al-Sulaybiyya is a domed octagonal pavilion at Samarra in Iraq. Scholars have
dated the building to the last quarter of the ninth century/third century AH
based on the material used to build it: a sort of artificial stone made from
clay also used in the nearby Qasr al-‘Ashiq, dated to the reign of Abbasid
caliph al-Mu‘tamid (870-892). Although the building eventually served as a
monumental burial site for three unidentified people, the original function of
the structure is still ambiguous. The building as it stands today is the
product of restoration and rebuilding after an archaeological investigation in
is situated in what was once a zone of palaces and gardens on the west bank of
the Tigris, northwest of what was the Abbasid city.
At the center
of the building is a square domed chamber whose outer walls are beveled to form
an octagon. This central room is surrounded by an ambulatory whose outer walls
are also octagonal. The square chamber had four openings, one in each side. The
exterior walls of the octagonal ambulatory communicating with the outside have
one arched opening in each face. The central square chamber was sparsely
decorated, with blind niches flanking each of its four openings. An octagonal
transition zone with squinches supported a dome over this room.
in the 1970s revealed that the octagonal pavilion in turn sits on a platform
that extended 5 meters from the outer edge of the pavilion and was raised 2.5
meters above ground level. Four broad ramps gave access to the platform. Under
the platform, a series of chambers seem to have provided storage.
burials were uncovered in the central square chamber. Ernst Herzfeld, who first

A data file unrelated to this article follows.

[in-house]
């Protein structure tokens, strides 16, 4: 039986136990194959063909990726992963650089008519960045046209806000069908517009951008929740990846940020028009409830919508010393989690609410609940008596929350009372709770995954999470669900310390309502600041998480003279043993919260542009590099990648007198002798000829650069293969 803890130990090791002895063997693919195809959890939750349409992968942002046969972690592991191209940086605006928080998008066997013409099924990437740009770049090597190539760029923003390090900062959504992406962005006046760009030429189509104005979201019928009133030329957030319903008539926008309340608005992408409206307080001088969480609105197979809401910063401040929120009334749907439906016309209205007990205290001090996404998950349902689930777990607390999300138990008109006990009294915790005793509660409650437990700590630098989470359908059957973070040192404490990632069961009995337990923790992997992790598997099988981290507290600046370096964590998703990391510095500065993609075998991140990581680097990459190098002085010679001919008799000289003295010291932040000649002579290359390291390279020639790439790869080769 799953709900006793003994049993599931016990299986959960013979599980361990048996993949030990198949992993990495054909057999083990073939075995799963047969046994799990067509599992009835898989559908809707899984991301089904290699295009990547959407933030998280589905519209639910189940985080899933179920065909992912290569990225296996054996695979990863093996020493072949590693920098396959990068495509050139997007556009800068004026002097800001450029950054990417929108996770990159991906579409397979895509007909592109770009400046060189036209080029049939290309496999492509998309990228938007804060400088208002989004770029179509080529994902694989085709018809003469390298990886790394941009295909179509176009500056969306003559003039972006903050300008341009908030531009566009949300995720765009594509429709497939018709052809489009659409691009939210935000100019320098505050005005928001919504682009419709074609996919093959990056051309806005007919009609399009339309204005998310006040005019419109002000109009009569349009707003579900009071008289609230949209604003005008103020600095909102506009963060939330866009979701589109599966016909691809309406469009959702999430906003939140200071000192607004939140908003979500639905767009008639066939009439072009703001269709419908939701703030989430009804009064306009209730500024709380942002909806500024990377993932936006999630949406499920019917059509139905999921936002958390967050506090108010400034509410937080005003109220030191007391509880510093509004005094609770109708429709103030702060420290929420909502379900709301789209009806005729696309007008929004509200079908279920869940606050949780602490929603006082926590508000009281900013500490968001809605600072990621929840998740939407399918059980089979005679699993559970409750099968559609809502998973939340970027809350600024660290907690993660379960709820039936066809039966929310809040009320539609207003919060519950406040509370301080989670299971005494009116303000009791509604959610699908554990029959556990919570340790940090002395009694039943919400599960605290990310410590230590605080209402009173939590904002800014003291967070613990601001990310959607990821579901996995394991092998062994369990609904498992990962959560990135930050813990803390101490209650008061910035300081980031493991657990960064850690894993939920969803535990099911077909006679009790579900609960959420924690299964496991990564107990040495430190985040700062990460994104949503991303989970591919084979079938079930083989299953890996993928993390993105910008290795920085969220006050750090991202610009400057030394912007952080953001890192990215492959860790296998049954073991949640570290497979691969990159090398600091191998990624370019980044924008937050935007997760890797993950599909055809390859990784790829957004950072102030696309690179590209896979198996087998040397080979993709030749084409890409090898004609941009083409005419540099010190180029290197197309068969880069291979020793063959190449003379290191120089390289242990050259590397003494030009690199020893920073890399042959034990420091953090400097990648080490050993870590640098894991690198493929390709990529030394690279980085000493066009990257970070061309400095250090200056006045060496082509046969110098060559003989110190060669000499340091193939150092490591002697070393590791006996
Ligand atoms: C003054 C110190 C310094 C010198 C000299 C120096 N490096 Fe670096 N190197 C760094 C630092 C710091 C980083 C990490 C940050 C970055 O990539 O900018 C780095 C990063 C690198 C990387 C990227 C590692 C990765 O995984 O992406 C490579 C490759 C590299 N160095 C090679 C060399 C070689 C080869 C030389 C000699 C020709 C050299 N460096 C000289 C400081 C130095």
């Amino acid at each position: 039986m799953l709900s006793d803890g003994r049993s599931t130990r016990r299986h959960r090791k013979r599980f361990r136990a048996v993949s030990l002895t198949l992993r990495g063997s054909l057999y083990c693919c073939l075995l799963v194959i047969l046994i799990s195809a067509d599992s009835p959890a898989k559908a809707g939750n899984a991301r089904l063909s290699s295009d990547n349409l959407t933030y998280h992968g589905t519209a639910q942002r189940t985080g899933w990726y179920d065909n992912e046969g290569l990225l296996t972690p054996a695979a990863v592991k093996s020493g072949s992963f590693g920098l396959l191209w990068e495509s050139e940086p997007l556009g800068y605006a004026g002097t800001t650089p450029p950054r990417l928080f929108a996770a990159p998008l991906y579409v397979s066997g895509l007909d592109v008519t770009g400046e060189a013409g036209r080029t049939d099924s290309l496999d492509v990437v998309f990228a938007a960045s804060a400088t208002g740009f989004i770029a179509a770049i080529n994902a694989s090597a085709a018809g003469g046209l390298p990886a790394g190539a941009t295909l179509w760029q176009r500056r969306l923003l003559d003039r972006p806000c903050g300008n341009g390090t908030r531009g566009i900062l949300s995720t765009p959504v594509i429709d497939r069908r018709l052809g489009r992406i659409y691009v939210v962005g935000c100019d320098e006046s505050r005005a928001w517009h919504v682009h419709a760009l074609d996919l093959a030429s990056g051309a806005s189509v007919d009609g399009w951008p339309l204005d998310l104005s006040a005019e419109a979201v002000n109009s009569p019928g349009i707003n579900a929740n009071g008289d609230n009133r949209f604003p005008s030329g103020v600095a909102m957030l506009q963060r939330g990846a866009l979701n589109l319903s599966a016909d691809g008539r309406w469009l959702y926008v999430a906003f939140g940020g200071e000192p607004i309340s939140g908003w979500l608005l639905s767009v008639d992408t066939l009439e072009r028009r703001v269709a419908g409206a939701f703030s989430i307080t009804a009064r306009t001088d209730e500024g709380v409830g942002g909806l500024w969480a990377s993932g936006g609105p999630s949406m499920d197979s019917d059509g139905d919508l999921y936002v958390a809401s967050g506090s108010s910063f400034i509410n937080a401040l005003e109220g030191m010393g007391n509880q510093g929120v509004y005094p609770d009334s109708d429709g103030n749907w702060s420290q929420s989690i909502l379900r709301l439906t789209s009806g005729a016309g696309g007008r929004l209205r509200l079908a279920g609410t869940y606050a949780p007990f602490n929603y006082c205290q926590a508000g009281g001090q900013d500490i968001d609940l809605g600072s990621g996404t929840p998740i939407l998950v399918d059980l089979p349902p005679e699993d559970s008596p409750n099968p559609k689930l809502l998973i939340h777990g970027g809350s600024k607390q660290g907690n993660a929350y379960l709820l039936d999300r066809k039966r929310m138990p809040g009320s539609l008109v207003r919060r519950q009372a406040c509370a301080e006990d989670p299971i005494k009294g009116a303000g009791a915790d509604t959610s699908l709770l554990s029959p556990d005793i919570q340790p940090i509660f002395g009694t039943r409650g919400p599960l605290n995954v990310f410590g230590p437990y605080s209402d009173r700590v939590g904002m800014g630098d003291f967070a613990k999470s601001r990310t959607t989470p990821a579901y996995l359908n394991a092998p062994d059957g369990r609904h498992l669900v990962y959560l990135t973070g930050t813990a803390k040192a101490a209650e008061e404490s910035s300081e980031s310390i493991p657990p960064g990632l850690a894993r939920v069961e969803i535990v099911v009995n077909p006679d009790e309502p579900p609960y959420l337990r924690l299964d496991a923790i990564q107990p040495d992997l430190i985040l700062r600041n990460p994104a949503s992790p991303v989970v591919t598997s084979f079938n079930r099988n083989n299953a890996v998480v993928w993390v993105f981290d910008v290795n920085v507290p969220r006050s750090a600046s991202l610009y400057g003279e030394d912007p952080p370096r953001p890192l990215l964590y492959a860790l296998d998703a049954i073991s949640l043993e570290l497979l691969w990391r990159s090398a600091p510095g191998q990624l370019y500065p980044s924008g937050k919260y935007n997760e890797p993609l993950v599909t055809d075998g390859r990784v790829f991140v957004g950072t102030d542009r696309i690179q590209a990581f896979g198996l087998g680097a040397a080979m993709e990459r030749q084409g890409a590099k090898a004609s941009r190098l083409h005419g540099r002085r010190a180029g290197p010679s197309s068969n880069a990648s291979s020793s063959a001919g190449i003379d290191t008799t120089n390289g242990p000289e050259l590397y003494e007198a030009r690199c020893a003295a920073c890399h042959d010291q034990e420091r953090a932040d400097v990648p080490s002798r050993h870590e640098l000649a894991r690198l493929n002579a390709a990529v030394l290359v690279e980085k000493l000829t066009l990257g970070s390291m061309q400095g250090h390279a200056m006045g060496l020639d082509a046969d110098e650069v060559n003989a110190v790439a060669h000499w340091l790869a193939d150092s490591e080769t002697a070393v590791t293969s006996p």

excavated the building, interpreted it as the mausoleum of three Abbasid
caliphs. Thomas Leisten, who published the final report of Herzfeld’s
excavation, disagreed, suggesting that it began as a garden pavilion and was
later repurposed as a tomb. Alastair Northedge offered a second
interpretation of the building as a model of the Ka’aba, based on a passage in the
tenth-century geographer al-Muqaddasi’s description of the city that mentioned
such a monument.
Excavation of Samarra, 78.
Excavation of Samarra, 74.
Excavation of Samarra,76-7.
Northedge, “Qubbat al-Sulaybiyya.”
Ernst Herzfeld, DieGeschichte der Stadt Samarra, Hamburg, 1948.
Thomas Leisten. Architektur für Töte: Bestatigung in architektonischem Kontext in den Kernländern der islamischen Welt zwischen 3./9. und 6./12. Jahrhundert, 252-3. Berlin: Dietrich Reimer, 1998.
Thomas Leisten, Excavation of Samarra. Volume 1: Architecture. Final Report on the First Campaign, 72-8. Mainz am Rhein: Philipp von Zabern, 2003.
Northedge, Alastair. "The Qubbat al-Ṣulaybiyya and its Interpretation,” in Sifting Sands, Reading Signs: Studies in honour of Professor Géza Fehérvári, ed. Patricia L. Baker and Barbara Brend, 71-82. London: Furnace Publishing, 2006.
March 9, 2020 (AKDC Staff): updated data (added alternate names, edited construction date to "ca. last quarter 9th/3rd c. AH" based on new sources); edited description; added new references.
Brentjes, Burchard. "City, house and grave." City, House and Grave: Symbolism in Central and South Asian Architecture. Environmental Design: Journal of the Islamic Environmental Design Research Centre, edited by Attilo Petruccioli, 3-6. Rome: Libreria Herder, 1984.
Essay in Environmental Design, a journal dedicated to promoting and coordinating higher studies and research in the field of architecture, and urban and rural planning pertaining to the Islamic world.